Common architectural styles found across the Middle East include Islamic architecture featuring arches, geometric patterns and minimal decoration as seen in mosques. Also prevalent are Middle Eastern vernacular styles like the courtyard house organized around a central space.
While each country has its own distinct musical heritage, some shared characteristics of Middle Eastern music include complex rhythmic patterns, instrumentation like the oud and darbuka drum, maqam scales, and ornamentation in melodies.
There are some political associations that further align countries within the framework of the Middle East:
Arab League Membership
The Arab League is a political organization of Arabic-speaking countries. Its members include Saudi Arabia, Iraq, Jordan, Egypt, Syria, Lebanon, etc. This shared political affiliation brings the countries together within the Middle East region.
Organization of Islamic Cooperation
The OIC consisting of 57 member states represents the Muslim world. Most countries in the Middle East are part of the OIC, strengthening bonds based on their Islamic faith.
History of Ottoman Rule
As mentioned earlier, the shared imperial past within the Ottoman Empire creates long-standing historical ties between many Middle Eastern countries like Turkey, Jordan, Iraq, Syria, and more.
Alignment in International Relations
Middle Eastern countries often align with each other in matters of international affairs, conflict, trade, alliances, aid, etc. This political kinship reinforces the region.
Certain economic factors also contribute to the cohesion of the Middle East:
Organization of the Petroleum Exporting Countries (OPEC)
OPEC membership is shared by major oil producers Saudi Arabia, UAE, Iran, Iraq, Kuwait, Qatar. Their status as leading global oil suppliers is an economic commonality.
High Income from Natural Resources
The Middle East holds almost half the world’s oil reserves and over a third of natural gas reserves. This major economic driver links regional players.
Extensive trade exists between Middle Eastern countries, especially oil exports as well as imports of manufactured products, food items, consumer goods, etc. Countries are interdependent.
Joint infrastructure like pipelines to transport oil and gas span multiple Middle Eastern countries, connecting their economies. Similarly, a network of highways links the region.
The flow of migrant workers between Middle Eastern countries, especially energy-rich Gulf states and labor-abundant countries like Egypt, Jordan, and Syria also creates economic interdependence.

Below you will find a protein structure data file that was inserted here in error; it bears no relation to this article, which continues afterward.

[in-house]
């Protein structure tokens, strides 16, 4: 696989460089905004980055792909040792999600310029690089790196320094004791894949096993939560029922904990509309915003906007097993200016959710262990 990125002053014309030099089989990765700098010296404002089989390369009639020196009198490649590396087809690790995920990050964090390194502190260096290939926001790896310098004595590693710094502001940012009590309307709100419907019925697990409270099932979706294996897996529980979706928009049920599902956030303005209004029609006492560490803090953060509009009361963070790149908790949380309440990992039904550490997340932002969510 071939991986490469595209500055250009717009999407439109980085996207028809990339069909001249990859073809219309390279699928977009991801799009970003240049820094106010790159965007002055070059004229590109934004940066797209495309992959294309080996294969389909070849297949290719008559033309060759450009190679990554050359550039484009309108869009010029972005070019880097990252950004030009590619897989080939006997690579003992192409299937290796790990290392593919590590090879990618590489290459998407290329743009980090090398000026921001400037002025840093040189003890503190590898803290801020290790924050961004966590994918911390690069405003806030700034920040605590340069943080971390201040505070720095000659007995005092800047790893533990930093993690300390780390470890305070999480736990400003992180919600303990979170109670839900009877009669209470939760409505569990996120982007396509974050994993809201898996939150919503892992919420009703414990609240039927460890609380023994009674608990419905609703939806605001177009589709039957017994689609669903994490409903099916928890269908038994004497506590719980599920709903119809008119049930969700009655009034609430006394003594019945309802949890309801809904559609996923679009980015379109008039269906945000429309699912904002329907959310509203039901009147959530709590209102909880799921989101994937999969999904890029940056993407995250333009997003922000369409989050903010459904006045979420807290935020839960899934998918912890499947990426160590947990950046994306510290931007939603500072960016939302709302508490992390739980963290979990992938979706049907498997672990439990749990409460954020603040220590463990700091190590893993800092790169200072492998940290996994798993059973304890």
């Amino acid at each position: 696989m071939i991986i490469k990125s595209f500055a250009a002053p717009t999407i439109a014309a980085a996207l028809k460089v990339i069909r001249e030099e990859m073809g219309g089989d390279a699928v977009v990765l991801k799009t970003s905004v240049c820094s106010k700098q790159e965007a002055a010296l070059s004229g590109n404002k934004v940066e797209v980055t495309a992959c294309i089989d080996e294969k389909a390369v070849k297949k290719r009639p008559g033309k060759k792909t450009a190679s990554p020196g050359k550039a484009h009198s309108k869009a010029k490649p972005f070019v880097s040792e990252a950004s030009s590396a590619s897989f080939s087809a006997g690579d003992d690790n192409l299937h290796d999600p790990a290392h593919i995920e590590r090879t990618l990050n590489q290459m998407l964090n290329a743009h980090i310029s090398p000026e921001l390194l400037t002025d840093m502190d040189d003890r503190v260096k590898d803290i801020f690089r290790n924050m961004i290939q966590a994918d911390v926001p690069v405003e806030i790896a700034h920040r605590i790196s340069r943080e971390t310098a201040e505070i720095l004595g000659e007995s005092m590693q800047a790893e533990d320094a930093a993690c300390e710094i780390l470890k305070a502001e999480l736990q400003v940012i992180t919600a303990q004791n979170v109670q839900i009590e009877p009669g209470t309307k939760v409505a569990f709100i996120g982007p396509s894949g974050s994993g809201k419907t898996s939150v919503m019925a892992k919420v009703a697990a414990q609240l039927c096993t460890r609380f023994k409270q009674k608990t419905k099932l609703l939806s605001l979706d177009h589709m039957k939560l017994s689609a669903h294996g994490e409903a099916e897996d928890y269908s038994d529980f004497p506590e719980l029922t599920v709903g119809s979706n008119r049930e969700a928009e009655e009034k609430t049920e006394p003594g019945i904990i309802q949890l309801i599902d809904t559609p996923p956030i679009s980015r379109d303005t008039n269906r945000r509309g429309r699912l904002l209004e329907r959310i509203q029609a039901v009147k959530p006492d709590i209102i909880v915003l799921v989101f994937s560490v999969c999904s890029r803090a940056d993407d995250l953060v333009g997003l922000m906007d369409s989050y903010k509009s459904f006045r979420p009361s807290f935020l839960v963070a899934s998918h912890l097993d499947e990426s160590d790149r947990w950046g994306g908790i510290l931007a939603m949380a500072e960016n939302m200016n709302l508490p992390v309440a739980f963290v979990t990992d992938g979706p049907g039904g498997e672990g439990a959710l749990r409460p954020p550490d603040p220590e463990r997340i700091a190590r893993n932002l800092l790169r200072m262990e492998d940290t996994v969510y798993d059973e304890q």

The Middle East is an important tourist destination, attracting visitors with its history, culture, and natural scenery. Regional cooperation to develop tourism strengthens economic ties.
Certain geopolitical factors also help shape the Middle East as a defined region:
Shared Security Concerns
Issues like the Palestinian-Israeli conflict, terrorism, border disputes, civil wars, etc. preoccupy the Middle East. Countries cooperate to tackle these challenges.
Intervention by World Powers
The strategic location and resources of the Middle East have long attracted interest from world powers like the United States, Russia, Britain, and France. Their involvement also binds the region.
The presence of regional bodies like the Arab League and Gulf Cooperation Council facilitates cooperation on political and security issues between member Middle Eastern states.
Mediation by Middle Eastern states in each other’s conflicts like the Saudi-led Arab coalition in Yemen or Egyptian-led reconciliation between Fatah and Hamas promotes unity.
Transnational Water Resources
Shared water resources like the Tigris-Euphrates river system create interdependence between Middle Eastern countries downstream like Iraq and upstream like Turkey. Equitable use promotes cooperation.
In summary, while varied and complex, the Middle East has certain binding features that lend it definition as a distinct region. Geographically, culturally, politically, economically, and in terms of geopolitics, the countries of the Middle East are closely intertwined through history, ethnicity, religion, language, cuisine, traditions, affiliations, interests and more. These multidimensional links characterize and unite the region amidst all its diversity. The Middle East forms a geographical and cultural crossroads zone that brings together Africa, Asia and Europe through shared lands, seas, resources, communities, institutions and destinies.